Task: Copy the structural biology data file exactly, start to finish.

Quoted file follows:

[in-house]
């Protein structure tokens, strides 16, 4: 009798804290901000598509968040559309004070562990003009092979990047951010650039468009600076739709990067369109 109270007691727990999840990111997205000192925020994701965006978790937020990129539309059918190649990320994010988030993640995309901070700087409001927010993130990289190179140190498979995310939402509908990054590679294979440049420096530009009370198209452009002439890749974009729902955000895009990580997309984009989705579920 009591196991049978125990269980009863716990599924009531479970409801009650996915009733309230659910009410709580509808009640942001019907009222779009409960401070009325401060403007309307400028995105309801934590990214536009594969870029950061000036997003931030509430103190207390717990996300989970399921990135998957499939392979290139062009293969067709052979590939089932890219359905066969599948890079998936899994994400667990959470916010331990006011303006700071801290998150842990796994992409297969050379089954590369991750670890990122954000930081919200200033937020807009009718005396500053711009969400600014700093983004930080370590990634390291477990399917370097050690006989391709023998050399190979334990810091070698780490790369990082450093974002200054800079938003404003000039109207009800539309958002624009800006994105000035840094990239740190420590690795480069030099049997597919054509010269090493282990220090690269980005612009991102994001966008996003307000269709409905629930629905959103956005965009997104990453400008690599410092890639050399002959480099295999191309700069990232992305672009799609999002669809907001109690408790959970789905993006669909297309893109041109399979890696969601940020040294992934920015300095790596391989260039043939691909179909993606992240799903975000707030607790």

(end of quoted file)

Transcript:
[in-house]
């Protein structure tokens, strides 16, 4: 009798804290901000598509968040559309004070562990003009092979990047951010650039468009600076739709990067369109 109270007691727990999840990111997205000192925020994701965006978790937020990129539309059918190649990320994010988030993640995309901070700087409001927010993130990289190179140190498979995310939402509908990054590679294979440049420096530009009370198209452009002439890749974009729902955000895009990580997309984009989705579920 009591196991049978125990269980009863716990599924009531479970409801009650996915009733309230659910009410709580509808009640942001019907009222779009409960401070009325401060403007309307400028995105309801934590990214536009594969870029950061000036997003931030509430103190207390717990996300989970399921990135998957499939392979290139062009293969067709052979590939089932890219359905066969599948890079998936899994994400667990959470916010331990006011303006700071801290998150842990796994992409297969050379089954590369991750670890990122954000930081919200200033937020807009009718005396500053711009969400600014700093983004930080370590990634390291477990399917370097050690006989391709023998050399190979334990810091070698780490790369990082450093974002200054800079938003404003000039109207009800539309958002624009800006994105000035840094990239740190420590690795480069030099049997597919054509010269090493282990220090690269980005612009991102994001966008996003307000269709409905629930629905959103956005965009997104990453400008690599410092890639050399002959480099295999191309700069990232992305672009799609999002669809907001109690408790959970789905993006669909297309893109041109399979890696969601940020040294992934920015300095790596391989260039043939691909179909993606992240799903975000707030607790």